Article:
James C. FINLEY, et al., Appellants, v. Natalie THOMAS, Appellee.
Natalie THOMAS, Cross-Appellant, v. James C. FINLEY, et al., Cross-Appellees.
Just recently, in summarizing the differences between a joint tenancy with right of survivorship and a tenancy by the entireties, this court noted two salient features (among others) of the latter tenancy:
[U]nlike a joint tenancy with right of survivorship, property held by tenancy by the entireties is not subject to execution or levy for the debts of only one of the cotenants. Held v. McNett, 154 A.2d 349, 350 (D.C.1959); Fairclaw v. Forrest, 76 U.S.App. D.C. 197, 201 & n. 3, 130 F.2d 829, 833 & n. 3 (1942) (citing authorities). Moreover, in the absence of an agreement to the contrary, each spouse retains a tenancy by the entireties in the proceeds from the sale of property held as a tenancy by the entireties. Held, supra, 154 A.2d at 350.
Roberts & Lloyd, Inc. v. Zyblut, 691 A.2d 635, 638 (D.C.1997). These two features of a tenancy by the entireties control this case, which concerns the attempt of a judgment creditor of the appellant-husband alone to attach the proceeds from the sale of a house purchased and owned by the appellants (husband and wife) as tenants by the entireties. We reverse the judgment of the trial court placing those proceeds within the reach of the creditor.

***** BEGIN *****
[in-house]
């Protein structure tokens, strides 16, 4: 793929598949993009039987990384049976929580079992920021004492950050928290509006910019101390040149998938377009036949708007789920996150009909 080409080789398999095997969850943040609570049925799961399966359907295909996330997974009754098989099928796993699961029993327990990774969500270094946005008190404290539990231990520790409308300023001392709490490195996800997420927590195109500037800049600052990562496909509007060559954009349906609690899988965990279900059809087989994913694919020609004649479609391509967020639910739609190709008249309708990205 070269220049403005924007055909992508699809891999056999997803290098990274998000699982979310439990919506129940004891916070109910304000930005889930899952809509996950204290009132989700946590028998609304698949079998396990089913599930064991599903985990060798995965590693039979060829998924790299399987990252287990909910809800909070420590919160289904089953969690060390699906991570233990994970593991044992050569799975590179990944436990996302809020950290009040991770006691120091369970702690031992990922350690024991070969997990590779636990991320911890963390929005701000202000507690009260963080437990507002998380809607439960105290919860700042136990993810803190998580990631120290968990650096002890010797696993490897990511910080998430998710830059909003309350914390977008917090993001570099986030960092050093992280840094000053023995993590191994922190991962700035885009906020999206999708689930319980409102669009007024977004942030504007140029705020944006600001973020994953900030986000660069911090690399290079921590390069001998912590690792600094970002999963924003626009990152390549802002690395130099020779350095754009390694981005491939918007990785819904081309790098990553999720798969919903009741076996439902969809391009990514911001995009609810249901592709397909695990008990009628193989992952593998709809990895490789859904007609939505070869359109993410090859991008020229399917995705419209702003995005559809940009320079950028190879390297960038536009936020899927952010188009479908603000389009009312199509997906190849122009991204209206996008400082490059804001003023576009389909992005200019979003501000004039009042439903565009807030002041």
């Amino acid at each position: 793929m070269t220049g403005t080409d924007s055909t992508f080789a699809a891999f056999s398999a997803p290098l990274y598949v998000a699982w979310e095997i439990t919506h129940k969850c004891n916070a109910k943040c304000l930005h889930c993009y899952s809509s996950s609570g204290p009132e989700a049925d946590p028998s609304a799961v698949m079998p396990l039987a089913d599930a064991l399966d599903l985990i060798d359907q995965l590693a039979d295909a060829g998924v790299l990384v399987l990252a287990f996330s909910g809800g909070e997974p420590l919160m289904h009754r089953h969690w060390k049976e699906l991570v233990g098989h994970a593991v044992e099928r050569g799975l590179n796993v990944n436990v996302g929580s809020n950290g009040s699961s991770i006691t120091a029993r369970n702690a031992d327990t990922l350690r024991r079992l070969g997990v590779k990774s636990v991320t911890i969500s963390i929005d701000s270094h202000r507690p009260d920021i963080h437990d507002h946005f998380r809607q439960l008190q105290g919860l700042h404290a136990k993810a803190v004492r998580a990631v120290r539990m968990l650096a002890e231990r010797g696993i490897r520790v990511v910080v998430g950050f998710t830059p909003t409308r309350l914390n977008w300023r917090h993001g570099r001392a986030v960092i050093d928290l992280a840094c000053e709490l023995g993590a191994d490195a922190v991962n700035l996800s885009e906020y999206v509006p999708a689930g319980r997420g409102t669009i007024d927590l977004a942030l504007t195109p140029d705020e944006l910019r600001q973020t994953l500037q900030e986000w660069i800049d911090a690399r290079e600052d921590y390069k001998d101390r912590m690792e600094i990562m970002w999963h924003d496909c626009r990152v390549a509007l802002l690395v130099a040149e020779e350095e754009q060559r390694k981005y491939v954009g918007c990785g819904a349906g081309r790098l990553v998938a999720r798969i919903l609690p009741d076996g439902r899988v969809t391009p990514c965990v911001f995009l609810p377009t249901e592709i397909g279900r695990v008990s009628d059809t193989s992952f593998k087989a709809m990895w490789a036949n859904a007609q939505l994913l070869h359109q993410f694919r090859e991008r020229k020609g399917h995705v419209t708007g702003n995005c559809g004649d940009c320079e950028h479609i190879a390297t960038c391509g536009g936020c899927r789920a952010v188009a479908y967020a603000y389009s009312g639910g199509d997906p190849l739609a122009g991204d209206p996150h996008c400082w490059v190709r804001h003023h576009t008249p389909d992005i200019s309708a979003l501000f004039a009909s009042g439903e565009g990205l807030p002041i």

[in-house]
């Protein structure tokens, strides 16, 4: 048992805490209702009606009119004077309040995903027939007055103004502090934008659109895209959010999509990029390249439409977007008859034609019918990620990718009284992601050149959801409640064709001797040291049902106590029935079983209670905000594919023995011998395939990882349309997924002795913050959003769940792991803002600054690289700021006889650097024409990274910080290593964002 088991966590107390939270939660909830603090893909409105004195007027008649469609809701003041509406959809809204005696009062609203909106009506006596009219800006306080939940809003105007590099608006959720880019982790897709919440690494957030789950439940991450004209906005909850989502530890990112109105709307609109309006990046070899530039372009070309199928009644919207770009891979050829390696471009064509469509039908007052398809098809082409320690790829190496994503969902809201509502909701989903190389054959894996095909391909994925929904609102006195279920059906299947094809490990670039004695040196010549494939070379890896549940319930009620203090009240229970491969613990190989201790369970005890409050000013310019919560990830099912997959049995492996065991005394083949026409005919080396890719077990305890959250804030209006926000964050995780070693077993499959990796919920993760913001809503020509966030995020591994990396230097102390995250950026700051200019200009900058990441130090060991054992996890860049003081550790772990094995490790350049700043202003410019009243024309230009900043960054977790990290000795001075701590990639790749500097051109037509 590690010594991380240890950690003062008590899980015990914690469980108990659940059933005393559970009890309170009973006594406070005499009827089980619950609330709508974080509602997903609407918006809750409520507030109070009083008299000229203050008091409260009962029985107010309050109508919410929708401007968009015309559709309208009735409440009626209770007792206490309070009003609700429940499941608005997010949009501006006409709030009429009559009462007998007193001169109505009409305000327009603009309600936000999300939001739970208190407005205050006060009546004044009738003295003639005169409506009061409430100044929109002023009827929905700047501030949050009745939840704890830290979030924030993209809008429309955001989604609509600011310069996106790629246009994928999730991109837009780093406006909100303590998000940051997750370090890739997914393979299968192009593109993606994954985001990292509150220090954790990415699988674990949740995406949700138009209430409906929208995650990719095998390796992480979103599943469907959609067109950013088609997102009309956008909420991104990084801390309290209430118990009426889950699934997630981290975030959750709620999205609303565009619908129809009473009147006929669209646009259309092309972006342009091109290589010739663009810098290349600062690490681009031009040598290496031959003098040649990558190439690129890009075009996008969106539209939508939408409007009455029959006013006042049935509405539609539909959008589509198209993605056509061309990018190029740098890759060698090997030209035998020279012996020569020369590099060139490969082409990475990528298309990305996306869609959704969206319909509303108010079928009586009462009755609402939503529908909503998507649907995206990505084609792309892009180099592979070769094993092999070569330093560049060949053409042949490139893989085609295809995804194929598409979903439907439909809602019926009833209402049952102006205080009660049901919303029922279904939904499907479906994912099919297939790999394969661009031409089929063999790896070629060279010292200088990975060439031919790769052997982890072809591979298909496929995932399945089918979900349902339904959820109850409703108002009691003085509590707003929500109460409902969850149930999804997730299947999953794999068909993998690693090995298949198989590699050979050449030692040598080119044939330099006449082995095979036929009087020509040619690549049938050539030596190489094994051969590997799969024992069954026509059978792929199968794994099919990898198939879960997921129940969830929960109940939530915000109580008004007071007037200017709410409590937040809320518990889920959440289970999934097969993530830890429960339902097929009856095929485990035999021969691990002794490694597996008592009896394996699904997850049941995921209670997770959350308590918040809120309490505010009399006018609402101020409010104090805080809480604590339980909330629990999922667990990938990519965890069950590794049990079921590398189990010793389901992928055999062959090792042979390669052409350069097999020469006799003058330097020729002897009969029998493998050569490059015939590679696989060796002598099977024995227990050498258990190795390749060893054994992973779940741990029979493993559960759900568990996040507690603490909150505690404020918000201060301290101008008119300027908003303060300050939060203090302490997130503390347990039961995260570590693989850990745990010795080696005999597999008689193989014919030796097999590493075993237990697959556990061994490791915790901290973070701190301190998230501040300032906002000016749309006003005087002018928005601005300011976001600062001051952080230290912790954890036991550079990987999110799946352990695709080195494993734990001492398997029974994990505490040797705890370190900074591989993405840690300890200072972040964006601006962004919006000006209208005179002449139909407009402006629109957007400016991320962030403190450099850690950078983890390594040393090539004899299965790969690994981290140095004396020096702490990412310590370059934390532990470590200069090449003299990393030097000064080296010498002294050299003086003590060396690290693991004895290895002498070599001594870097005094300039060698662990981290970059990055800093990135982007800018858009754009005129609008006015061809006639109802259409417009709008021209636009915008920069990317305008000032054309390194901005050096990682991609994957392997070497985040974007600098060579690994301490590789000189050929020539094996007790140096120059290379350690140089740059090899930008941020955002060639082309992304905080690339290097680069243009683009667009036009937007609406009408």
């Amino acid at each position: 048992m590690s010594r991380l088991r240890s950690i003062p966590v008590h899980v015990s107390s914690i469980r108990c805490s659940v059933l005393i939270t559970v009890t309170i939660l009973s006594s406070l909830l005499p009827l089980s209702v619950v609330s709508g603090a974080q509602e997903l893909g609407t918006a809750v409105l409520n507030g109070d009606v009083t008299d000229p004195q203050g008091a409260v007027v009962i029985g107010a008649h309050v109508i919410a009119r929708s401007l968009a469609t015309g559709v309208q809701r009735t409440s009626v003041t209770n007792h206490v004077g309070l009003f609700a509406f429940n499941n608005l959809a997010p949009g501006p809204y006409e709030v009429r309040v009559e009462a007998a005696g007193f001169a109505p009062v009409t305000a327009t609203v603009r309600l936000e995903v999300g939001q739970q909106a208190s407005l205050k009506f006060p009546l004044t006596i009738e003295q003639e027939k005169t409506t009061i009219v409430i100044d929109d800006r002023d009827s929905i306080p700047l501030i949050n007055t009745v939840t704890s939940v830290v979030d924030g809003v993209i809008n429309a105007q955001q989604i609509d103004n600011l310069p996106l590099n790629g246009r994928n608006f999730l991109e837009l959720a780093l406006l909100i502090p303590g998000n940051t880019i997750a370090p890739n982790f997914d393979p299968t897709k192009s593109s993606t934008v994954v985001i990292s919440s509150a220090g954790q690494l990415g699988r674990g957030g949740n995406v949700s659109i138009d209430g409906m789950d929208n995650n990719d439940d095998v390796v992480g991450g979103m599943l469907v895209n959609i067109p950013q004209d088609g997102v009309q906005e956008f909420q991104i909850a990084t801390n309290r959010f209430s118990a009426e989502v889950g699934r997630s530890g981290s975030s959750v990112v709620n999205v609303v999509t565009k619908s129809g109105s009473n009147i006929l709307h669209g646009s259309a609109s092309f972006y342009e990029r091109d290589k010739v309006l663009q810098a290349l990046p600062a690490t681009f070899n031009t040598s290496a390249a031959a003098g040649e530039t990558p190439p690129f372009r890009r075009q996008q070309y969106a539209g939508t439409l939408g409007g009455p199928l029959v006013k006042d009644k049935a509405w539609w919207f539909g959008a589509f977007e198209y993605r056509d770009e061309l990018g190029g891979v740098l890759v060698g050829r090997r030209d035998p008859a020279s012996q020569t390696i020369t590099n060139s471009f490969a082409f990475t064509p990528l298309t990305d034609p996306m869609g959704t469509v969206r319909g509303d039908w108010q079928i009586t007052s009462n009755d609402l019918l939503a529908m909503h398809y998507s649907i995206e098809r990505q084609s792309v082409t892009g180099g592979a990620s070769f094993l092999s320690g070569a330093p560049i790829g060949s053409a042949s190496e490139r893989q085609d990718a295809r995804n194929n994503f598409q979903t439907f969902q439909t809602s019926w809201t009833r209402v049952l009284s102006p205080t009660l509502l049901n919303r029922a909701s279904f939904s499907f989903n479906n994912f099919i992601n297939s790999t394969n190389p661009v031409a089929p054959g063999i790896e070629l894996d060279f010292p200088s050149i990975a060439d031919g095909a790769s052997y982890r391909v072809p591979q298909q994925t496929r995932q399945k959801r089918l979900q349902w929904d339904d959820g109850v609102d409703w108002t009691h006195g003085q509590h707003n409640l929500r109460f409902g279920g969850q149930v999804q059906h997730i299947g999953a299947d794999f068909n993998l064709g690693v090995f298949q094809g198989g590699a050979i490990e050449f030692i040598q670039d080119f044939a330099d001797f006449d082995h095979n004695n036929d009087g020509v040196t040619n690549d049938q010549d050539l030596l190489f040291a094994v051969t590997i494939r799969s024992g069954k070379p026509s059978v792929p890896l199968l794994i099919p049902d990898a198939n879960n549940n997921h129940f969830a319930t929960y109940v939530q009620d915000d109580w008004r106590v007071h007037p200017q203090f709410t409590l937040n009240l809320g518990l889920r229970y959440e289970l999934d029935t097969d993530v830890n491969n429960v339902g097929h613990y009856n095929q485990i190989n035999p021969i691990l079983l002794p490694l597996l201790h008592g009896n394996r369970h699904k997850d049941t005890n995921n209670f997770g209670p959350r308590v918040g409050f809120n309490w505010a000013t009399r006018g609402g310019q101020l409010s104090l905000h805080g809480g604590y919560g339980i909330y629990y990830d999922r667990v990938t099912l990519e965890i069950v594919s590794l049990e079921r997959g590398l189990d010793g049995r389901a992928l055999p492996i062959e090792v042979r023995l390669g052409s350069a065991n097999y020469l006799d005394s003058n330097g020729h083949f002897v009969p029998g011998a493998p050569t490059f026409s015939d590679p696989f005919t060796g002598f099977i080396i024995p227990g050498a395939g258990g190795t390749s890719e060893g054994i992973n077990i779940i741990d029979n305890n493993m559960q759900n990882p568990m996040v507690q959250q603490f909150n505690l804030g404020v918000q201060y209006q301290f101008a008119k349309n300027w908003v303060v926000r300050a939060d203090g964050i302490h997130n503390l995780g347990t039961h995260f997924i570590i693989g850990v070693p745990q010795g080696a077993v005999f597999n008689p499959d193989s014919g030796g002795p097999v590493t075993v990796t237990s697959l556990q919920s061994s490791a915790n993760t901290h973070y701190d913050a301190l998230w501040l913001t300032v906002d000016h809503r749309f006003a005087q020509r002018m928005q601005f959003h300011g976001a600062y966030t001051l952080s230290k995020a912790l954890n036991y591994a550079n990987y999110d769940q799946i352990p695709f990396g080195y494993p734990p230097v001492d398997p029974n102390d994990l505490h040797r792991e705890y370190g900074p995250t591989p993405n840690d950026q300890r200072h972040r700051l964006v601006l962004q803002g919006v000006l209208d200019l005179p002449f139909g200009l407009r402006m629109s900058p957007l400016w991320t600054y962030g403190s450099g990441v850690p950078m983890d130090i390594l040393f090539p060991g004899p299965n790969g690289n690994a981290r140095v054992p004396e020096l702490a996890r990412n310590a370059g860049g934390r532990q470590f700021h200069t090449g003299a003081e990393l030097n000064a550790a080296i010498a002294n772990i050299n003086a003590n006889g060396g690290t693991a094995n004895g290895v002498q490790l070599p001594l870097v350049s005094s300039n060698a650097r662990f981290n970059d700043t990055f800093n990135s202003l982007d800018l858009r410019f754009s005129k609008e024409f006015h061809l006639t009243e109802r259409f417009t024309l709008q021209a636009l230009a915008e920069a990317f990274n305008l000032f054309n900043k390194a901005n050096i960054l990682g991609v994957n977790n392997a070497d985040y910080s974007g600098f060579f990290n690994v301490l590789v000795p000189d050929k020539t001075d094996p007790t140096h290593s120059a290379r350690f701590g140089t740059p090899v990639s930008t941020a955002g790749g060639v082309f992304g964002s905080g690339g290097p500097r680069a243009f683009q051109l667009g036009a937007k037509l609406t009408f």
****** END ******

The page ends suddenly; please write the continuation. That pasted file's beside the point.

James C. Finley and his wife, Mercedes O. Finley, owned a piece of property located at 518 10th Street, N.E. As stated in the 1969 deed of purchase, they owned the property as tenants by the entireties. On February 17, 1989, the Finleys sold the property to an individual, Arman Brick, in exchange for a promissory note in the amount of $325,000, secured by a deed of trust. Although neither the note nor the deed of trust specified that the Finleys would own the proceeds of the sale-in effect, Brick's mortgage payments to them-as tenants by the entireties, the Finleys' affidavits in this litigation stated, among other things, that:
(1) they had never entered into an agreement to terminate the tenancy by the entireties either in the real property or the proceeds from its sale;
(2) they had always intended to own the proceeds as tenants by the entireties; and
(3) the payments on the note had been and would continue to be used for the mutual benefit of the couple.